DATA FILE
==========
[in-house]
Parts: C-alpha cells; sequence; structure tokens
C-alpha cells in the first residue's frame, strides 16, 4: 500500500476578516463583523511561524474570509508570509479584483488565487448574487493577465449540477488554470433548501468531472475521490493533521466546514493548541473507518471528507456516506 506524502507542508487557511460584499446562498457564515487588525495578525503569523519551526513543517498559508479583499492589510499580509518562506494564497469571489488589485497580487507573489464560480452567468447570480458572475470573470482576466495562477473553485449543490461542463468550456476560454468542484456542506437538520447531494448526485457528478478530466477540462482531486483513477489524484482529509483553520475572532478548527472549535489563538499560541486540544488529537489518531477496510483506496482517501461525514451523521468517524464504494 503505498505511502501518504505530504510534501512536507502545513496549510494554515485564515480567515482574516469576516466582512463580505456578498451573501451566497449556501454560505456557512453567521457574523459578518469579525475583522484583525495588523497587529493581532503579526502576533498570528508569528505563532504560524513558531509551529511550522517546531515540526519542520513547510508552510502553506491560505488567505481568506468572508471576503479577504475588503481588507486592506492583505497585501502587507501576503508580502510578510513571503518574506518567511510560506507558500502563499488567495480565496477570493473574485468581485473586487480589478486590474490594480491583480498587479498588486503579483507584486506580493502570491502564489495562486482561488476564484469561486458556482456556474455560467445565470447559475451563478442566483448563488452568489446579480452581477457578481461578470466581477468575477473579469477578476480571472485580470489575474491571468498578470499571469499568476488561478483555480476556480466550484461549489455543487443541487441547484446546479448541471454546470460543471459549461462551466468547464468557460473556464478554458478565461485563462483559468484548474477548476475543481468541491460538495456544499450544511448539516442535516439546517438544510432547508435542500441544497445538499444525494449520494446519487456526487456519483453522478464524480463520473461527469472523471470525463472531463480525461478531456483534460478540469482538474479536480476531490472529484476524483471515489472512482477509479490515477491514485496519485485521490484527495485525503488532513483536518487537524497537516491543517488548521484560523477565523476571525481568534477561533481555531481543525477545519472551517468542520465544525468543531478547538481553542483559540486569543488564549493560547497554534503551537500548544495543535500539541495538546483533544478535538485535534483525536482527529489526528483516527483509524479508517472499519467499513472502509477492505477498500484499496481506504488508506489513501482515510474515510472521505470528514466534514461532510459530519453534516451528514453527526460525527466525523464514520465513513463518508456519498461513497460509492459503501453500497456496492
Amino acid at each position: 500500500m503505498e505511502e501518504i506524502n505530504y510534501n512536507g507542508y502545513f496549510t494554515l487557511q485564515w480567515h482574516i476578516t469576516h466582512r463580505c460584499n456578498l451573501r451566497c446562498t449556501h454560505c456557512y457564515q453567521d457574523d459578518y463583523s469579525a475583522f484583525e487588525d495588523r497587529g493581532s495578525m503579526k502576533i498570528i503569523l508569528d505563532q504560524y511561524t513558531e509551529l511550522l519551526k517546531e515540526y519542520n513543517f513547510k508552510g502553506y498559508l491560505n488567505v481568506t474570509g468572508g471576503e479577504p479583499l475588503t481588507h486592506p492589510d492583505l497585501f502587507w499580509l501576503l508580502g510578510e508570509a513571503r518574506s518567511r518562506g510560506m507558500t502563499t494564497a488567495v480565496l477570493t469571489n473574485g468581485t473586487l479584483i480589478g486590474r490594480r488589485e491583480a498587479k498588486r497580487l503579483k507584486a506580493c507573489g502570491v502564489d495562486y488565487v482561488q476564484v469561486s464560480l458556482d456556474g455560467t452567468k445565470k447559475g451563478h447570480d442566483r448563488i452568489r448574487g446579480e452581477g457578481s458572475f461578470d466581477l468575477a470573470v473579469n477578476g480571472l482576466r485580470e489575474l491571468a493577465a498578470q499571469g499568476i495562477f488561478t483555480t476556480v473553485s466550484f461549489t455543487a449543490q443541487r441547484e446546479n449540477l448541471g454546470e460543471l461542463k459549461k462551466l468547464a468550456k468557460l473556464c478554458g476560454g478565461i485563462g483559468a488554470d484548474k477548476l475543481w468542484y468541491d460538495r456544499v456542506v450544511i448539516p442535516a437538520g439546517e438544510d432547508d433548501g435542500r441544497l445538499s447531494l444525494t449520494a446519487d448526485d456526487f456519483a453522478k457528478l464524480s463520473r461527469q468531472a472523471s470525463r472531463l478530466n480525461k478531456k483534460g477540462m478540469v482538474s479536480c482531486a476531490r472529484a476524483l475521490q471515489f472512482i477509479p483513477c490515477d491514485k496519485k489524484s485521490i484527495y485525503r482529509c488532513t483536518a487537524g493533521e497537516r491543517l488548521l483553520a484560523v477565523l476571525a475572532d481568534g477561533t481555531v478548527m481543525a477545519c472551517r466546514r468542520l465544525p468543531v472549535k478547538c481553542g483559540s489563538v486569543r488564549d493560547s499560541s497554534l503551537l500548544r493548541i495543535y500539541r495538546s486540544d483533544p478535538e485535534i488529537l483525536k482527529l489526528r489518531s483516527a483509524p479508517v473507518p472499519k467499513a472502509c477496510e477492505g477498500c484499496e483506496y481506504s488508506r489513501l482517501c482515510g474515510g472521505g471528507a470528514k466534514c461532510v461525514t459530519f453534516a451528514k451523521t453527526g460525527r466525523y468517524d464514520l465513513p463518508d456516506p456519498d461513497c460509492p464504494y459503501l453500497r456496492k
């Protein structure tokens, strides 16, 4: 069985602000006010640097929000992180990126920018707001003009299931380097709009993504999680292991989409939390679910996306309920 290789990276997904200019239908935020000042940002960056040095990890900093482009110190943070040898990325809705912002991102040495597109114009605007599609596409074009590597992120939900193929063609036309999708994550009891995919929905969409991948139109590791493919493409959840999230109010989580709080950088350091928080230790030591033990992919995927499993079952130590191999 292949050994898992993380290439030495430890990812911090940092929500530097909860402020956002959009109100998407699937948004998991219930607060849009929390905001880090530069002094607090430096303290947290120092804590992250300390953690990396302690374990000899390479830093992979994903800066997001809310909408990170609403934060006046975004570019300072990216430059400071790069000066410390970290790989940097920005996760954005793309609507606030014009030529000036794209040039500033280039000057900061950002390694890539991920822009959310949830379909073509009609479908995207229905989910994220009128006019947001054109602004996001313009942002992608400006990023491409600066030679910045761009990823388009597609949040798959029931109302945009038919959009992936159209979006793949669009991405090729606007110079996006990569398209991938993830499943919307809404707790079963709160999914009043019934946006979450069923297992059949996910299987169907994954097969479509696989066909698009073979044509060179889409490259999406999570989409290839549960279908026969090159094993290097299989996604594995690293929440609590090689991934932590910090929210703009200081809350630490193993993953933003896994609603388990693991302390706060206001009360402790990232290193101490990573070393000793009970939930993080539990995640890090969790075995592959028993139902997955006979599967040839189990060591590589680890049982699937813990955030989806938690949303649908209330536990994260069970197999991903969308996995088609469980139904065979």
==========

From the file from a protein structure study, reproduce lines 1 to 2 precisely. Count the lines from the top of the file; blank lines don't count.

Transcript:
[in-house]
Parts: C-alpha cells; sequence; structure tokens